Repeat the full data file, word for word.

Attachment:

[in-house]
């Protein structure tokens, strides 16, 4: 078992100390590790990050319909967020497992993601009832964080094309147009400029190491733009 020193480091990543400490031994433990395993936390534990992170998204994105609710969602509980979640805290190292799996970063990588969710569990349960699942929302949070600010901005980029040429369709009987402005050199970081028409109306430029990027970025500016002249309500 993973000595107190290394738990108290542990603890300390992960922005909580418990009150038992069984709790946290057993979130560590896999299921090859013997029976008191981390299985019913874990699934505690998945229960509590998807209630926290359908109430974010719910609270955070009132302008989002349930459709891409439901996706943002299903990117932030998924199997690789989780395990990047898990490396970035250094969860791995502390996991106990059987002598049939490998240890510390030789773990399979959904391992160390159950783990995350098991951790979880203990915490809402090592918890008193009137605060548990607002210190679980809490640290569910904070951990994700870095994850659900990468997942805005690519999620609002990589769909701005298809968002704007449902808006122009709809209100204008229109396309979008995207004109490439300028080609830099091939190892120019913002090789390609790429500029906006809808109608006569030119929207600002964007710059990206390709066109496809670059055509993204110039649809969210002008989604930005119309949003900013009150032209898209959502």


[in-house]
């Protein structure tokens, strides 16, 4: 078992100390590790990050319909967020497992993601009832964080094309147009400029190491733009 020193480091990543400490031994433990395993936390534990992170998204994105609710969602509980979640805290190292799996970063990588969710569990349960699942929302949070600010901005980029040429369709009987402005050199970081028409109306430029990027970025500016002249309500 993973000595107190290394738990108290542990603890300390992960922005909580418990009150038992069984709790946290057993979130560590896999299921090859013997029976008191981390299985019913874990699934505690998945229960509590998807209630926290359908109430974010719910609270955070009132302008989002349930459709891409439901996706943002299903990117932030998924199997690789989780395990990047898990490396970035250094969860791995502390996991106990059987002598049939490998240890510390030789773990399979959904391992160390159950783990995350098991951790979880203990915490809402090592918890008193009137605060548990607002210190679980809490640290569910904070951990994700870095994850659900990468997942805005690519999620609002990589769909701005298809968002704007449902808006122009709809209100204008229109396309979008995207004109490439300028080609830099091939190892120019913002090789390609790429500029906006809808109608006569030119929207600002964007710059990206390709066109496809670059055509993204110039649809969210002008989604930005119309949003900013009150032209898209959502």